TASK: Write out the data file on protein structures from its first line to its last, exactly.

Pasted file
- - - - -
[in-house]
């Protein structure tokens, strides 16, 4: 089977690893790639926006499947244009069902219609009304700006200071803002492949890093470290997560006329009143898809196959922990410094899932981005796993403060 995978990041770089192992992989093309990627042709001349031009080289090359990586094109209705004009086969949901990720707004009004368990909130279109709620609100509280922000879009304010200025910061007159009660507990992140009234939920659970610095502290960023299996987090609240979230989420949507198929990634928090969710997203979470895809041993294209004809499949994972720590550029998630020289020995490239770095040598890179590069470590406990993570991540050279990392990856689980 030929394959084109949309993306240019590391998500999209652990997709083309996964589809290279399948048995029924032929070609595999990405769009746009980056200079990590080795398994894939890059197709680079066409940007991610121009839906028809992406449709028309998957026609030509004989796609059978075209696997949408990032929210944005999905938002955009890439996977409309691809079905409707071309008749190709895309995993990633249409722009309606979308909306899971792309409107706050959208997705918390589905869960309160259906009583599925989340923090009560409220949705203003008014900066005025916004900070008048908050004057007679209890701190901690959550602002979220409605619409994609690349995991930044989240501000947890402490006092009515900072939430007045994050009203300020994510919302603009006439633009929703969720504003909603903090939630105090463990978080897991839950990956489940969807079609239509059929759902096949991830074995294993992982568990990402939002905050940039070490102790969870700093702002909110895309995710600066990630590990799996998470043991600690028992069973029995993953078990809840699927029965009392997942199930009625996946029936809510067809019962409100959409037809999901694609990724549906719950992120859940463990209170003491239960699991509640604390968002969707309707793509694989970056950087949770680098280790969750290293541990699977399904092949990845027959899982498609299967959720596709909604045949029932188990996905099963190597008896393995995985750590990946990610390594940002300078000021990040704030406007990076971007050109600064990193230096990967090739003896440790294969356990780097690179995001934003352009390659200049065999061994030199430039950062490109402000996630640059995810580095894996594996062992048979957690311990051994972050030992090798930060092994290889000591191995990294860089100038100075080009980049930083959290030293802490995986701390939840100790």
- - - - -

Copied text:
[in-house]
């Protein structure tokens, strides 16, 4: 089977690893790639926006499947244009069902219609009304700006200071803002492949890093470290997560006329009143898809196959922990410094899932981005796993403060 995978990041770089192992992989093309990627042709001349031009080289090359990586094109209705004009086969949901990720707004009004368990909130279109709620609100509280922000879009304010200025910061007159009660507990992140009234939920659970610095502290960023299996987090609240979230989420949507198929990634928090969710997203979470895809041993294209004809499949994972720590550029998630020289020995490239770095040598890179590069470590406990993570991540050279990392990856689980 030929394959084109949309993306240019590391998500999209652990997709083309996964589809290279399948048995029924032929070609595999990405769009746009980056200079990590080795398994894939890059197709680079066409940007991610121009839906028809992406449709028309998957026609030509004989796609059978075209696997949408990032929210944005999905938002955009890439996977409309691809079905409707071309008749190709895309995993990633249409722009309606979308909306899971792309409107706050959208997705918390589905869960309160259906009583599925989340923090009560409220949705203003008014900066005025916004900070008048908050004057007679209890701190901690959550602002979220409605619409994609690349995991930044989240501000947890402490006092009515900072939430007045994050009203300020994510919302603009006439633009929703969720504003909603903090939630105090463990978080897991839950990956489940969807079609239509059929759902096949991830074995294993992982568990990402939002905050940039070490102790969870700093702002909110895309995710600066990630590990799996998470043991600690028992069973029995993953078990809840699927029965009392997942199930009625996946029936809510067809019962409100959409037809999901694609990724549906719950992120859940463990209170003491239960699991509640604390968002969707309707793509694989970056950087949770680098280790969750290293541990699977399904092949990845027959899982498609299967959720596709909604045949029932188990996905099963190597008896393995995985750590990946990610390594940002300078000021990040704030406007990076971007050109600064990193230096990967090739003896440790294969356990780097690179995001934003352009390659200049065999061994030199430039950062490109402000996630640059995810580095894996594996062992048979957690311990051994972050030992090798930060092994290889000591191995990294860089100038100075080009980049930083959290030293802490995986701390939840100790």